A Charlie Brown Christmas debuted on national prime time television on December 9, 1965. 53 years later, the beloved animated show is a classic and watching it has become a tradition for many families. There is one moment in this show that goes largely unnoticed.
Linus is most associated with his ever present security blanket that is a major source of ridicule for the otherwise mature and thoughtful Linus. He simply refuses to give it up.
Until this climactic moment. Linus is sharing what Christmas is all about by reciting the verses that describe the shepherds in the fields watching over their flocks when angels stood before them and they were terrified. One of the angels said to the shepherds “do not be afraid” and at that instant Linus drops his blanket.
It’s pretty clear what Charles Shultz was saying. The baby Jesus separates us from our fears when we’re in relationship with him.
The question is: Do we have baby Jesus in our scene, as it were — not just in a nativity scene, but in our lives throughout the year? Where is baby Jesus? Where is Jesus? Has he disappeared?
We’re speaking literally and metaphorically, of course. Is there room for Jesus in our life right now?
Before addressing that question, we might want to look at what and who we have room for — in general.
The obvious answer is that we have room for our family, our spouse, our children and even extended family. This is as it should be, of course. Many attending Christmas Eve services are attending as families. Christmas is many things to many different people, and the degree of religious sentiment attached to it varies considerably. Still, Christmas is often, if not usually, a time when the family comes together.
Yet, many of us work very hard and play hard during the year, and consequently, many families, children and spouses don’t really feel the love.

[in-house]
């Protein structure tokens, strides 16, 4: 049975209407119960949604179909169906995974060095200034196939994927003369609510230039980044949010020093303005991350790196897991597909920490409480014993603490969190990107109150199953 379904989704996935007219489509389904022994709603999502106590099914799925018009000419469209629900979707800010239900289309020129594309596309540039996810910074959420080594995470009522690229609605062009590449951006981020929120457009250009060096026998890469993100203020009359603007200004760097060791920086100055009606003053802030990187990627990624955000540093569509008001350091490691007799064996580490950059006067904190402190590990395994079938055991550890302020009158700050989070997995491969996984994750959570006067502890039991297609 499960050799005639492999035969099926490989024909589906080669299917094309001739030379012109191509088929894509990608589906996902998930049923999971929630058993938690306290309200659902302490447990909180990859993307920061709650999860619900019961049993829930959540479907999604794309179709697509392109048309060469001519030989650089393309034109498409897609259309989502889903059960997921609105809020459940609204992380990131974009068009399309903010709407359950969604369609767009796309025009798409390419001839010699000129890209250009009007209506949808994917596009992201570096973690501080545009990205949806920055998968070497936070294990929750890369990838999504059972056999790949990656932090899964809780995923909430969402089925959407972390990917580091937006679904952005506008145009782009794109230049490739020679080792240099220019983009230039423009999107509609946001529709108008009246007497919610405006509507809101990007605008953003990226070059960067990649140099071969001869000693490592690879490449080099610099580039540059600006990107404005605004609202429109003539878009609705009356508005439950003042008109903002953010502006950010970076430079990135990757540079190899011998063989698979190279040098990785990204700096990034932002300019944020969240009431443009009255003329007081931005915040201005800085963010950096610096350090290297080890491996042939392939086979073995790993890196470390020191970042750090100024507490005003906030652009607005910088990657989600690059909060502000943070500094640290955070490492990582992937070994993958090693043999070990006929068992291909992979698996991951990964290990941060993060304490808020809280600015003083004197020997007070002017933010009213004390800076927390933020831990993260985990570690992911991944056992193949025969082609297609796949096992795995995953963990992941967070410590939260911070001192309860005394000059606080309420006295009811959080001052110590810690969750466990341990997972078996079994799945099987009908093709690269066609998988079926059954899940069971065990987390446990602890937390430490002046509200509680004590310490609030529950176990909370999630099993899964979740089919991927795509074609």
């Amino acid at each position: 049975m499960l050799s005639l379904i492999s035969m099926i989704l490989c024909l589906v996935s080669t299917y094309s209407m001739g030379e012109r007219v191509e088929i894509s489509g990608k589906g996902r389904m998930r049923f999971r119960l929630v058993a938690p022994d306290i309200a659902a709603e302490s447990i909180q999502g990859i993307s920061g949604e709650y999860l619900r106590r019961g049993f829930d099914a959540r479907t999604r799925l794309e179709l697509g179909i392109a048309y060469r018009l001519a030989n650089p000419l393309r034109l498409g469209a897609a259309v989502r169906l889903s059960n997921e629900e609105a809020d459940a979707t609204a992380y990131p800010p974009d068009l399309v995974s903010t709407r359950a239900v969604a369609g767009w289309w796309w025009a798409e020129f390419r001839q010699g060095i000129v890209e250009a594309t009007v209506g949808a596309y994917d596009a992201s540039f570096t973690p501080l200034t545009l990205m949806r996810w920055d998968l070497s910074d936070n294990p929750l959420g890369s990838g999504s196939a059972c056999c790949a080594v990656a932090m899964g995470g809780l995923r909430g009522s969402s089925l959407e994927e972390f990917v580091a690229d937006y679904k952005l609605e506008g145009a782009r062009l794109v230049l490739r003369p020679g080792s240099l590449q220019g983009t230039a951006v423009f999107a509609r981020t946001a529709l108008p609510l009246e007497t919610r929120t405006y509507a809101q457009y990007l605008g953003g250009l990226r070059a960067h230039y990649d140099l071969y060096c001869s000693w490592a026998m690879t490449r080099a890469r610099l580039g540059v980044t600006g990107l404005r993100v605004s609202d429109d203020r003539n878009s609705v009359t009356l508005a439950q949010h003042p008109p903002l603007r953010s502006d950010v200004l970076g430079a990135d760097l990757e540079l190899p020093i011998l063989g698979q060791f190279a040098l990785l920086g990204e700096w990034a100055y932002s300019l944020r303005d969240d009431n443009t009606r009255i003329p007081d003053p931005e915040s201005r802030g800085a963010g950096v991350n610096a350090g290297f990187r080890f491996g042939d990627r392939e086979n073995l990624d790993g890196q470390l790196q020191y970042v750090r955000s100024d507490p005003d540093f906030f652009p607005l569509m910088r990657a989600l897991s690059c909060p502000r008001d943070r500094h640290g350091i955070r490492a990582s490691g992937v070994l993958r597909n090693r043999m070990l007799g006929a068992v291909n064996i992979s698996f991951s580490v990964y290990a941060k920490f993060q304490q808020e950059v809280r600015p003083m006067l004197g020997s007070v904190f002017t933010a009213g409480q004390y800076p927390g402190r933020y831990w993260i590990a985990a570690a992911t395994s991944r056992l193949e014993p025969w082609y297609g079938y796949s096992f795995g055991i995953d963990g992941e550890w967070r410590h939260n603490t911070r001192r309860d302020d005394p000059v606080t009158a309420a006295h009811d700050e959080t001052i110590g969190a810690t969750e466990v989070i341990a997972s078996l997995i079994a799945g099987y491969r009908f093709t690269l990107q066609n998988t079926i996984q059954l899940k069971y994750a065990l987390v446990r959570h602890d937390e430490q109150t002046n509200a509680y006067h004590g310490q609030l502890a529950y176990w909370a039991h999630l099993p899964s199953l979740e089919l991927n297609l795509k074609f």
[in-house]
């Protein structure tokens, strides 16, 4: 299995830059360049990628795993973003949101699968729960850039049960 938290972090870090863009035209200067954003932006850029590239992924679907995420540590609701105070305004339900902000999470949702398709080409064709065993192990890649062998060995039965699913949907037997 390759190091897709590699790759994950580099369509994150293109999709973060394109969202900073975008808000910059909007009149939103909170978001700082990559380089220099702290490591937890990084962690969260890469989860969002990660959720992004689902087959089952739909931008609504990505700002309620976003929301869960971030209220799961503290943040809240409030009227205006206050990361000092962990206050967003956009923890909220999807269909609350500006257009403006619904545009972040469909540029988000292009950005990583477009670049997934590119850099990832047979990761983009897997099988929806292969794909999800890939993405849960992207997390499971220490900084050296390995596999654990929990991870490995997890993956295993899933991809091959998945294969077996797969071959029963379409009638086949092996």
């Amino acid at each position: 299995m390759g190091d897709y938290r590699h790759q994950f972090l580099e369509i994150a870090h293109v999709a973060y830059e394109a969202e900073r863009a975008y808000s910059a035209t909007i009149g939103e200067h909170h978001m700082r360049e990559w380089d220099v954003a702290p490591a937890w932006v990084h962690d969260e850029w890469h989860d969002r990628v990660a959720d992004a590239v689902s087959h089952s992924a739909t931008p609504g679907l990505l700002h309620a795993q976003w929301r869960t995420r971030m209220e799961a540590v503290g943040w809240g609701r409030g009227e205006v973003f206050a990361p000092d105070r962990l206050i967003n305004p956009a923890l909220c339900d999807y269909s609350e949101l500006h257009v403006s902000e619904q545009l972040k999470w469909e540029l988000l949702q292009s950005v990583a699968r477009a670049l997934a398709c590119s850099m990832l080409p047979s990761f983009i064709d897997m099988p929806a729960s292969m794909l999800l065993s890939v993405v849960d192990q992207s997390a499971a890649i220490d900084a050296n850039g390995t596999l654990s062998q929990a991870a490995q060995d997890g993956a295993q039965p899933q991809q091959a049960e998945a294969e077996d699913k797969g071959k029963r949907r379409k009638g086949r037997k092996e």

Although the family is together at Christmas, it is subject to many modern stressors that can fracture family relationships. Family members — spouses, children, parents, grandparents — will get a Christmas present tonight or perhaps tomorrow morning. But presents don’t equal presence and the former cannot be a substitute for the latter.
Most spouses and children would prefer to have us home for dinner, if possible.
This is the conflict working adults’ face. We want and need to support our families, and this requires us to be away from the home.
So, while we have room in our life for family, sometimes the forces associated with our lifestyle make this difficult to manage well as much as we want to.
So we make space for each other. We make time for each other. We are a part of this scene we call family. Let’s be there.
We also have room — not just for family — but for many other things. We have room for television and gaming, we have room for online surfing on Pinterest, Facebook and other sites. We have room for hobbies. We have room for eating out.